Rollout of new food stamps schedule was uneventful

Idaho’s  transition to a 10-day schedule for the distribution of food stamps benefits was smooth, with minimal issues being reported  for the 180,000 citizens enrolled in the Supplemental Nutrition Assistance Program (SNAP).

Food stamp recipients, grocery stores and food pantries proved to be informed and prepared for the change, which took place from July 1-10.

“Based on what has happened in other states, this had the potential to be an extremely difficult transition,” said Welfare Administrator Lori Wolff. “But there were very few issues, thanks to the collaboration and efforts of all of our partners in feeding Idahoans who need help to put food on their tables. Most of the calls we received were from people who knew but had forgotten about the change. We were able to help them get the information and resources they needed until their benefits were available.” Continue reading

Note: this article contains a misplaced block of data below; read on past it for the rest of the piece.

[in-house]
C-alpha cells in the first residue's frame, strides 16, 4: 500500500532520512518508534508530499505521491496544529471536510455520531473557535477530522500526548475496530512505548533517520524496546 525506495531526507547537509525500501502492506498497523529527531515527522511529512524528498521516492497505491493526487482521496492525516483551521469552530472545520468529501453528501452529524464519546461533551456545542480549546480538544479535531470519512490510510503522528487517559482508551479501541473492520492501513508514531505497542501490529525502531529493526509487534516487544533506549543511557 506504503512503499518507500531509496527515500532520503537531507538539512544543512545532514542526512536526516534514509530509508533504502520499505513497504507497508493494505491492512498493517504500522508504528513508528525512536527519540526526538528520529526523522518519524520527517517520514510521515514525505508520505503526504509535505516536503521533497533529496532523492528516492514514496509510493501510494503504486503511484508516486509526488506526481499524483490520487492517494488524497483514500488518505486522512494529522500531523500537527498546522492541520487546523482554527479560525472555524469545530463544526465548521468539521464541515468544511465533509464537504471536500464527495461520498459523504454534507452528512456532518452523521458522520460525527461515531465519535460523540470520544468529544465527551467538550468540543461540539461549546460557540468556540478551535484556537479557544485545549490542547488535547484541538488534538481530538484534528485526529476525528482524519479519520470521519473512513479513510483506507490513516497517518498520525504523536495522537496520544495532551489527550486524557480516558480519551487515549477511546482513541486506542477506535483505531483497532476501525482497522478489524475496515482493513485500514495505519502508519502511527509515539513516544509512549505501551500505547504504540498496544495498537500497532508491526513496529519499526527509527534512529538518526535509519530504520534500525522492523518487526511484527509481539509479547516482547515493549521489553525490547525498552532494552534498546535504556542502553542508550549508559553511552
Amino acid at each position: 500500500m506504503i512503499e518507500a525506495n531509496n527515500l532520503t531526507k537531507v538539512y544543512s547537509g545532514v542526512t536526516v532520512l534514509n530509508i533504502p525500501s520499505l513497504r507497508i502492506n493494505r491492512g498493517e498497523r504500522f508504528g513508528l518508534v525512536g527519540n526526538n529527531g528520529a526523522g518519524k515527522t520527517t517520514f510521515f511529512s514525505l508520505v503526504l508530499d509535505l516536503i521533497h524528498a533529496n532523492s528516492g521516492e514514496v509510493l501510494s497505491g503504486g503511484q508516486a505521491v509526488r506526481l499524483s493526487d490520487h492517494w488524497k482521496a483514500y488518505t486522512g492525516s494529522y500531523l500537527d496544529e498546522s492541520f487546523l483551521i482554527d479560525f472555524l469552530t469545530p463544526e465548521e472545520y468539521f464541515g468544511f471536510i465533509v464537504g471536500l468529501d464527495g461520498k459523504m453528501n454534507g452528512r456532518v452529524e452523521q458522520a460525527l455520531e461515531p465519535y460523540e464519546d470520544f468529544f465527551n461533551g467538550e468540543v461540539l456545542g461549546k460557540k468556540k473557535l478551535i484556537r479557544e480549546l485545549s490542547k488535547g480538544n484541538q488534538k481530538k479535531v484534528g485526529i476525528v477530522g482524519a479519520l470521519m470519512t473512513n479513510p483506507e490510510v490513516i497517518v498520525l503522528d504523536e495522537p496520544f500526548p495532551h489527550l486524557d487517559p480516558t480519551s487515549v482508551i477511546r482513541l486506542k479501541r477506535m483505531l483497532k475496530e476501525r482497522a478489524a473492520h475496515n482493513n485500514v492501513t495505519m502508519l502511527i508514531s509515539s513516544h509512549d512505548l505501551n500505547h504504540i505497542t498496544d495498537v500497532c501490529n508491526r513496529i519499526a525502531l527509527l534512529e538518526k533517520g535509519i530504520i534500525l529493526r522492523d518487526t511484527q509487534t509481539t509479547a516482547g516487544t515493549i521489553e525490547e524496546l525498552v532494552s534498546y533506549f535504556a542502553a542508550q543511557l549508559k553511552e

Change is coming in less than 2 months for food stamps recipients in Idaho

Starting July 1, food stamps benefits will be delivered on a different schedule. They will be delivered over the first 10 days of the month, instead of only on the first of the month. It’s very important that everyone involved understands how they may be affected so they can plan ahead and avoid a food shortage as much as possible. Participants who do not receive their benefits on the first of the month will need to have a plan for how they will address the extra days until their benefits are available.

Why is the schedule being changed?

The Legislature passed a law in 2014 to require the department to issue benefits over the first 10 days of the month rather than only on the first day of the month. Grocers had lobbied the Legislature to move to a 10-day distribution for benefits because of crowded stores, long lines and challenges with inventory on the first of each month. The department has been working with grocery stores, food banks and pantries, and others since July 2015 to make this transition as seamless as possible. Continue reading